Grady Ranch is still a bad idea

Stop Sign

Stop Sign by thecrazyfilmgirl, on Flickr

Last Thursday, the IJ published an editorial defending the Grady Ranch affordable housing project from critics. If we don’t know what the project will look like, asks the editorial board, how can we criticize? Perhaps it will include a bike lane and sidewalks all the way to 101. Perhaps there will be a place for Marin Transit to run a shuttle, never mind the cost. And perhaps there will be a small grocery store so residents will be able to do at least one errand without getting in the car.

While it’s true that we don’t know how the project will look, the arguments in defense of the project don’t address the fundamental flaw of “affordable” sprawl: the burden of car-dependence on residents, and the burden of maintenance on the County.

Grady Ranch isn’t “a rare opportunity to help meet Marin’s need for affordable housing.” To the contrary, it would doom hundreds of low-income people to an expensive existence of car-dependance. The whole point of creating a walkable, bikeable mix of jobs and housing, which the IJ dismisses so easily, is to free people from the burden of car ownership. A car should be an option for those who want it, not a necessity for those who can’t afford it. Why we would want to give our poor another burden they cannot carry is beyond me.

If car ownership will be residents’ burden, services and infrastructure will be the County’s. MCF, as a nonprofit, doesn’t pay any taxes on any of its land or developments, meaning new residents won’t have to pay. And, even if supervisors could foist the cost of extending services and infrastructure onto developers, that still leaves ongoing costs. Infrastructure needs maintenance and services have payrolls. Will Lucas, or MCF, or “possible grant providers” be willing to pay that expense for the next 50 years? Somehow, I don’t think even George Lucas would be that generous.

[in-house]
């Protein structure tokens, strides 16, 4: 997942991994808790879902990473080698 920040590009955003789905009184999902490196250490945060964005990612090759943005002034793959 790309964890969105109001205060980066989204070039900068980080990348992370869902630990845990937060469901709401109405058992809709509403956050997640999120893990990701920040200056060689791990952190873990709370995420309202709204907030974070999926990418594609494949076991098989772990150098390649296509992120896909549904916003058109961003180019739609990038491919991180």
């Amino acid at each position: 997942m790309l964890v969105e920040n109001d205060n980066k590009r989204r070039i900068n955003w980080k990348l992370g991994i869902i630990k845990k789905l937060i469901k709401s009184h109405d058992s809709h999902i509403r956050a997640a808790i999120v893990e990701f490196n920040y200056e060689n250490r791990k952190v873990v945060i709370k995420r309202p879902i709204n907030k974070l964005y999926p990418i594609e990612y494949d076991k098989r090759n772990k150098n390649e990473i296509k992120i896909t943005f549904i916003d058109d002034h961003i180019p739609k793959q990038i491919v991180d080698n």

These problems and the others I raised before need to be addressed in the first draft of the plan, not later. We cannot give MCF and Lucas “the opportunity to come up with a detailed plan before going on the attack.” Supervisors, citizens, and the two Grady Ranch partners must answer these problems now.

Besides, even if Grady Ranch is an irredeemable project, that doesn’t mean the end result can’t be less terrible. Given how bad the project is just on its face, we need to start to shape it before they’ve put time into a detailed plan. If the county pushes forward, this may be the only chance we’ll get.

Grady Ranch Is All Wrong

A great place for some infill development. Photo by Skywalker Properties.

A great place for some infill development. Photo by Skywalker Properties.

George Lucas’s great foray into affordable housing is wrong for Marin, wrong for affordable housing, and wrong for the people that would live there. The Grady Ranch development plan needs to be scrapped.

After the collapse of LucasFilm’s Grady Ranch studio proposal, then-owner George Lucas promised to build affordable housing on the site instead. Many observers, including me, saw it as payback to the Lucas Valley anti-development crowd that killed the studio project, but few thought George was serious.